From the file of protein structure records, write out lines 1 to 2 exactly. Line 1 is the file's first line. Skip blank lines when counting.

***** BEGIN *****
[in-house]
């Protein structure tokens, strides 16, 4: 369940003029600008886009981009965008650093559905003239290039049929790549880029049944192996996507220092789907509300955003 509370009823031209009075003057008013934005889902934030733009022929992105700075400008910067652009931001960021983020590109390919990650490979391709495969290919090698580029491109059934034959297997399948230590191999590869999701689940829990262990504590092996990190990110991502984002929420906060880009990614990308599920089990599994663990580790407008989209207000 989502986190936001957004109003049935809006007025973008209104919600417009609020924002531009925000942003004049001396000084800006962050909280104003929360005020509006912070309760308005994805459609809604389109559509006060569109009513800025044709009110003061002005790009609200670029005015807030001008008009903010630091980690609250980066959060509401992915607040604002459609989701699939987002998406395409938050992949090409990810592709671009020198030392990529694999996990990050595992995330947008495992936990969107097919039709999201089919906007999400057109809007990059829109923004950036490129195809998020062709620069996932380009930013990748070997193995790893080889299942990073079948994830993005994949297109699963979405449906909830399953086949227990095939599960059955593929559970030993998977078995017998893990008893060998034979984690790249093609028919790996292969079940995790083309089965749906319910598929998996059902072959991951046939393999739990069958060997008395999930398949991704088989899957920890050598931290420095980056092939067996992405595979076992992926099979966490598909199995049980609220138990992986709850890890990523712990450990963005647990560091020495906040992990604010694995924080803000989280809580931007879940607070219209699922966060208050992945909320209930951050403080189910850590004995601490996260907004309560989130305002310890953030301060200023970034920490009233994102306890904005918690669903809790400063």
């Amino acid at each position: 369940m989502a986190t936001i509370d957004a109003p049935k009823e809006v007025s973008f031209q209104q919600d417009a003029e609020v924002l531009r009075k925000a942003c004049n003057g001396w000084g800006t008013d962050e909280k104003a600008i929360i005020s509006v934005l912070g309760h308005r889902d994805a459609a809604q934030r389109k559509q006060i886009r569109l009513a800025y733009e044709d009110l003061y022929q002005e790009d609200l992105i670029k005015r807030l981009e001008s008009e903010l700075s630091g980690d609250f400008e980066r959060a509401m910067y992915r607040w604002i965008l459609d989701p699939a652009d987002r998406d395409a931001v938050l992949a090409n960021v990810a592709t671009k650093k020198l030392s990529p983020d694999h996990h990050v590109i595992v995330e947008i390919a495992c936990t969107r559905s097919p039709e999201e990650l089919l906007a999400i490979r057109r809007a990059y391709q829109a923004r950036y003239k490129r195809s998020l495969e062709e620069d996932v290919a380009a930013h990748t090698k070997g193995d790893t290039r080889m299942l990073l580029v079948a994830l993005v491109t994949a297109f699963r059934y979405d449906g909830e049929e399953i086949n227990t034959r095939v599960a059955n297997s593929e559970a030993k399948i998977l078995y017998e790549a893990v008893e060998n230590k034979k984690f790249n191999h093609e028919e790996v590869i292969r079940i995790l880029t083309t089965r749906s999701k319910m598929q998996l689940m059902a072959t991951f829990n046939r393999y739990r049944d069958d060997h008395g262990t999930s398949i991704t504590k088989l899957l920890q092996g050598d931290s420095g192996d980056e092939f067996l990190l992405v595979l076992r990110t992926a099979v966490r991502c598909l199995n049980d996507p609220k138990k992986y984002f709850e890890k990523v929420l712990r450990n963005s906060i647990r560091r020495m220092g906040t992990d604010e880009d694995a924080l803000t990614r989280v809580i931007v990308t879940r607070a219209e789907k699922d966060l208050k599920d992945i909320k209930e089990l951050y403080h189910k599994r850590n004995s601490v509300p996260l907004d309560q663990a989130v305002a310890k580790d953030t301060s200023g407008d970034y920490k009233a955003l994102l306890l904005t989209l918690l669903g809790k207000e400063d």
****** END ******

[in-house]
């Protein structure tokens, strides 16, 4: 369940003029600008886009981009965008650093559905003239290039049929790549880029049944192996996507220092789907509300955003 509370009823031209009075003057008013934005889902934030733009022929992105700075400008910067652009931001960021983020590109390919990650490979391709495969290919090698580029491109059934034959297997399948230590191999590869999701689940829990262990504590092996990190990110991502984002929420906060880009990614990308599920089990599994663990580790407008989209207000 989502986190936001957004109003049935809006007025973008209104919600417009609020924002531009925000942003004049001396000084800006962050909280104003929360005020509006912070309760308005994805459609809604389109559509006060569109009513800025044709009110003061002005790009609200670029005015807030001008008009903010630091980690609250980066959060509401992915607040604002459609989701699939987002998406395409938050992949090409990810592709671009020198030392990529694999996990990050595992995330947008495992936990969107097919039709999201089919906007999400057109809007990059829109923004950036490129195809998020062709620069996932380009930013990748070997193995790893080889299942990073079948994830993005994949297109699963979405449906909830399953086949227990095939599960059955593929559970030993998977078995017998893990008893060998034979984690790249093609028919790996292969079940995790083309089965749906319910598929998996059902072959991951046939393999739990069958060997008395999930398949991704088989899957920890050598931290420095980056092939067996992405595979076992992926099979966490598909199995049980609220138990992986709850890890990523712990450990963005647990560091020495906040992990604010694995924080803000989280809580931007879940607070219209699922966060208050992945909320209930951050403080189910850590004995601490996260907004309560989130305002310890953030301060200023970034920490009233994102306890904005918690669903809790400063």